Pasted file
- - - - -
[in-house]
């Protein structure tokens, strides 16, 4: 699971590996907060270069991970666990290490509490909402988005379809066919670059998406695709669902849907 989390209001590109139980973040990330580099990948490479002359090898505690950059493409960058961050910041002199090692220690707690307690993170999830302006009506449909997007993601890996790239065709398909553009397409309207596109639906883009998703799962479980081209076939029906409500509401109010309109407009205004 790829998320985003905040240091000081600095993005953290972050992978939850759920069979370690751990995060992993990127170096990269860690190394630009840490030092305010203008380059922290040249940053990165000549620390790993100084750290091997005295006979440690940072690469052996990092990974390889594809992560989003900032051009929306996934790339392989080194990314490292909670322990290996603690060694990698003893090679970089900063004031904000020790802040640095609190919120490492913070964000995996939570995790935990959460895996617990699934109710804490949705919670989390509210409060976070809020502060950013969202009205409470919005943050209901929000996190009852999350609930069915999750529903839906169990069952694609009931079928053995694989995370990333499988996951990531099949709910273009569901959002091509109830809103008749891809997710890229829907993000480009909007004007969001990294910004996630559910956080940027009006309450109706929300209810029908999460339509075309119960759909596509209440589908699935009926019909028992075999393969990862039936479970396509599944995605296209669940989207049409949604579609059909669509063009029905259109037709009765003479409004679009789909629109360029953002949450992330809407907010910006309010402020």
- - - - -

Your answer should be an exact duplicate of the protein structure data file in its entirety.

[in-house]
């Protein structure tokens, strides 16, 4: 699971590996907060270069991970666990290490509490909402988005379809066919670059998406695709669902849907 989390209001590109139980973040990330580099990948490479002359090898505690950059493409960058961050910041002199090692220690707690307690993170999830302006009506449909997007993601890996790239065709398909553009397409309207596109639906883009998703799962479980081209076939029906409500509401109010309109407009205004 790829998320985003905040240091000081600095993005953290972050992978939850759920069979370690751990995060992993990127170096990269860690190394630009840490030092305010203008380059922290040249940053990165000549620390790993100084750290091997005295006979440690940072690469052996990092990974390889594809992560989003900032051009929306996934790339392989080194990314490292909670322990290996603690060694990698003893090679970089900063004031904000020790802040640095609190919120490492913070964000995996939570995790935990959460895996617990699934109710804490949705919670989390509210409060976070809020502060950013969202009205409470919005943050209901929000996190009852999350609930069915999750529903839906169990069952694609009931079928053995694989995370990333499988996951990531099949709910273009569901959002091509109830809103008749891809997710890229829907993000480009909007004007969001990294910004996630559910956080940027009006309450109706929300209810029908999460339509075309119960759909596509209440589908699935009926019909028992075999393969990862039936479970396509599944995605296209669940989207049409949604579609059909669509063009029905259109037709009765003479409004679009789909629109360029953002949450992330809407907010910006309010402020």